From the Los Angeles Review of Books:
EVERETT HAMNER: One of my favorite aspects of your National Book Award–winning The Echo Maker, published a dozen years ago now, is the way its birds are not anthropomorphized so much as its human characters are zoomorphized: we find the public “banking and wheeling in such perfect synchrony,” a man who has “grown as placid as a bottom feeder,” and another dancing like a “clumsy, autumn-honking fledgling.” In short, there is no humanism here without an even larger biocentrism. How was this relationship evolving as you began to imagine The Overstory, and how did it matter — or not — that the interspecies tie is not just to other animals, but to trees?
RICHARD POWERS: If anything, the intervening dozen years have deepened my desire to close the gap between people and other living things. The Echo Makerdealt in the strange intelligence of birds, an intelligence deep and foreign enough to be invisible to many of us. But it was also a story of forgotten kinship with creatures who have stunning navigational and problem-solving skills, who keep a complex and shared calendar, who gather in great communities and dance together and mate for life and sacrifice themselves for their young.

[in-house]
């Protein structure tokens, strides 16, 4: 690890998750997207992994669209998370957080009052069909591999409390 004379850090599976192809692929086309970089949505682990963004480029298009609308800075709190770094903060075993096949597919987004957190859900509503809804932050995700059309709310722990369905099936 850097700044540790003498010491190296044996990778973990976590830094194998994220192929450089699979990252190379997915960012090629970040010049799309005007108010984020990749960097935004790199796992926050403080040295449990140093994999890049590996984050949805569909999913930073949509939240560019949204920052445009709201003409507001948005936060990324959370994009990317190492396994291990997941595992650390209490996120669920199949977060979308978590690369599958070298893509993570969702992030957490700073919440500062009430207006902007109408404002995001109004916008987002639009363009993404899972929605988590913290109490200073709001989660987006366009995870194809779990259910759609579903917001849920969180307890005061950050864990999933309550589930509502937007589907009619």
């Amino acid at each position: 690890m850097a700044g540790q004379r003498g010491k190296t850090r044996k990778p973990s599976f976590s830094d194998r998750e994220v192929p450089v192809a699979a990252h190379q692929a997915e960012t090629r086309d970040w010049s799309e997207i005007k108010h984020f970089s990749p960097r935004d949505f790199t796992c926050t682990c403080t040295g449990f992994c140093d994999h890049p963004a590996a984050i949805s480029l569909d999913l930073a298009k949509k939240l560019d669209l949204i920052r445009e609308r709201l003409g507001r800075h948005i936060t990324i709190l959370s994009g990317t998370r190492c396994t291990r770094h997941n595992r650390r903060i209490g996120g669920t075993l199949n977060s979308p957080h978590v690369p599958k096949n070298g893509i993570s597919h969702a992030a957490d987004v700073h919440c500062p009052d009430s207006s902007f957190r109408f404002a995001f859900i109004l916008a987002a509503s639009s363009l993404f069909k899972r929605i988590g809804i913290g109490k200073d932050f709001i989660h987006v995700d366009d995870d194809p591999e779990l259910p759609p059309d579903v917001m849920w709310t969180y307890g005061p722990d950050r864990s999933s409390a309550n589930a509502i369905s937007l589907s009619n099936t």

The Overstory may present an even greater challenge to the sense of exceptionalism we humans carry around inside us. It’s the story of immense, long-lived creatures whom many people think of as little more than simple automatons, but who, in fact, communicate and synchronize with each other both over the air and through complex underground networks, who trade with and protect and sustain their own and other species. It’s about immensely social beings with memory and agency who migrate and transform the soil and regulate the weather and create a breathable atmosphere. As the great Le Guin put it, the word for world is forest.
Our kinship with trees seems, at face value, much more distant and abstract, but we share a considerable amount of our genes with them, and they (trees come from many different families in their own right) represent several large branches of the single, ramifying experiment called life on earth, a big-boled thing on which we humans occupy just one small and remote branch.